The Navy SEAL Training Program: The Start of Hell Week
First Phase, the basic conditioning phase, is seven weeks long and develops the class in physical training, water competency and mental tenacity while continuing to build teamwork. Each week, the class is expected to do more running, swimming and calisthenics than the week before, and each man's performance is measured by a four-mile timed run, a timed obstacle course, and a two-mile timed swim. In addition to physical training, the class also learns how to conduct hydrographic survey operations.
Because of its particularly challenging requirements, many candidates begin questioning their decision to come to BUD/S during First Phase, with a significant number deciding to Drop on Request (DOR).
Historically, candidates who have composite PST scores below 800 are three times more likely to succeed than the average student. Most importantly, candidates who have made a full commitment to their goal of becoming a SEAL and those who decide ahead of time that quitting is not an option, regardless of how challenging the training becomes, dramatically increase their chances.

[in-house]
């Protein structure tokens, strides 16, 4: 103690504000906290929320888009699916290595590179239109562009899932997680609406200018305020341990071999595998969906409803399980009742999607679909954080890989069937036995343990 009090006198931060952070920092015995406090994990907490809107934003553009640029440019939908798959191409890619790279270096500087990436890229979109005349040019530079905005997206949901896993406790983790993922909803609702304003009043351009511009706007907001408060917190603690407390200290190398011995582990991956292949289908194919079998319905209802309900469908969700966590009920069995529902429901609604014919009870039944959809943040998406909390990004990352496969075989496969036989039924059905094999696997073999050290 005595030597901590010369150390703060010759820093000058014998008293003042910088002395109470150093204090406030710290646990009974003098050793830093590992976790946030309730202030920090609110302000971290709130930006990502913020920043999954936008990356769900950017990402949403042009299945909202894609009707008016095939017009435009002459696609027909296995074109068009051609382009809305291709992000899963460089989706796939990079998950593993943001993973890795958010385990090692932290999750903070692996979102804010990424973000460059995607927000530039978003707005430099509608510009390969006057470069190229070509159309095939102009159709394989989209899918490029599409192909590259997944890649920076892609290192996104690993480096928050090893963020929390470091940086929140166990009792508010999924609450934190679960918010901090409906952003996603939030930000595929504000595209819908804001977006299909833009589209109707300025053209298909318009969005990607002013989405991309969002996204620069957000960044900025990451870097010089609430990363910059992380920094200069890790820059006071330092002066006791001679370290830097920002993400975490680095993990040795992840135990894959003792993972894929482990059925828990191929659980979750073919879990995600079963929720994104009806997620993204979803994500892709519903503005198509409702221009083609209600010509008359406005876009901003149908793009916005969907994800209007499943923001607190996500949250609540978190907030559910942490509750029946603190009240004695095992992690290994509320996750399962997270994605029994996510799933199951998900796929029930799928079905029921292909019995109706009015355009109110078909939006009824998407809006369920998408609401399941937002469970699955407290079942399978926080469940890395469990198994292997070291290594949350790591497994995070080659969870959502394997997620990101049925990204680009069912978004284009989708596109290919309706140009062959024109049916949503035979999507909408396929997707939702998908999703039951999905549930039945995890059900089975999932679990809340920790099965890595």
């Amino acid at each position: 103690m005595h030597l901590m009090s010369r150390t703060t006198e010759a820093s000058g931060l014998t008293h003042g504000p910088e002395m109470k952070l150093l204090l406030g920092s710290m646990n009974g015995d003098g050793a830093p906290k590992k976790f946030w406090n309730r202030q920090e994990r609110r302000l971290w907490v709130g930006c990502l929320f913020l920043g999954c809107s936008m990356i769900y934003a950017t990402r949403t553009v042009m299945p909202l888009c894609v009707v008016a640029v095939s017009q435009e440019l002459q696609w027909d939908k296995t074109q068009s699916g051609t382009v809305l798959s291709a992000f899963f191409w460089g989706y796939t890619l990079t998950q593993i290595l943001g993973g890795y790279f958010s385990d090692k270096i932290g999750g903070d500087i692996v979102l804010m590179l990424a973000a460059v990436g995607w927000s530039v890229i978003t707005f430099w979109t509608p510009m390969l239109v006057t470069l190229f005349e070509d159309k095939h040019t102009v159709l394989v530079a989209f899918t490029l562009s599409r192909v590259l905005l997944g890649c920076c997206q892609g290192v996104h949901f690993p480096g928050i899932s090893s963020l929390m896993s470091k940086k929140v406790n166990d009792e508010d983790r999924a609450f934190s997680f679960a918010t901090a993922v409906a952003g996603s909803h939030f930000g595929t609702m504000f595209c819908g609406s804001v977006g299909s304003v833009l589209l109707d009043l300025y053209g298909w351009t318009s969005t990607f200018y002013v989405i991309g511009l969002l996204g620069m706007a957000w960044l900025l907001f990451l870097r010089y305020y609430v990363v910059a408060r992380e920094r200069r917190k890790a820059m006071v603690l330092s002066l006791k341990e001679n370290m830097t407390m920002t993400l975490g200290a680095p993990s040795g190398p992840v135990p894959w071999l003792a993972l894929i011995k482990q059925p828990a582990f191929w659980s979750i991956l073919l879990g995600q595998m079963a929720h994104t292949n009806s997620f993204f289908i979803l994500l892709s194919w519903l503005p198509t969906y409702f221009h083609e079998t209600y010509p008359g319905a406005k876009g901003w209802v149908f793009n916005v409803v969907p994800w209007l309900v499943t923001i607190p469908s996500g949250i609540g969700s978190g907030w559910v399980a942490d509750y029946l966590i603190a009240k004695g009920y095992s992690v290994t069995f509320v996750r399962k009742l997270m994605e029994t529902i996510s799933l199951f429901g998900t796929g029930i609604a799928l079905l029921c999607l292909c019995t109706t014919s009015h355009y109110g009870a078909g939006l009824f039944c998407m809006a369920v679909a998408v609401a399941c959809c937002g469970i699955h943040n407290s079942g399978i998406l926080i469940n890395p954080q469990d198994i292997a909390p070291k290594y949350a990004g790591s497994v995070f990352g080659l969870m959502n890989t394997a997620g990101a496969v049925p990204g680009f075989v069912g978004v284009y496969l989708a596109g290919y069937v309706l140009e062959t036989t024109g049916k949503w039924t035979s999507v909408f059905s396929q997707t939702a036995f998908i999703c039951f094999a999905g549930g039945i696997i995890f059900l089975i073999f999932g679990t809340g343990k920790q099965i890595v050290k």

The fourth week of training is known as Hell Week. In this grueling five-and-a-half day stretch, each candidate sleeps only about four total hours but runs more than 200 miles and does physical training for more than 20 hours per day. Successful completion of Hell Week truly defines those candidates who have the commitment and dedication required of a SEAL. Hell Week is the ultimate test of a man's will and the class's teamwork.
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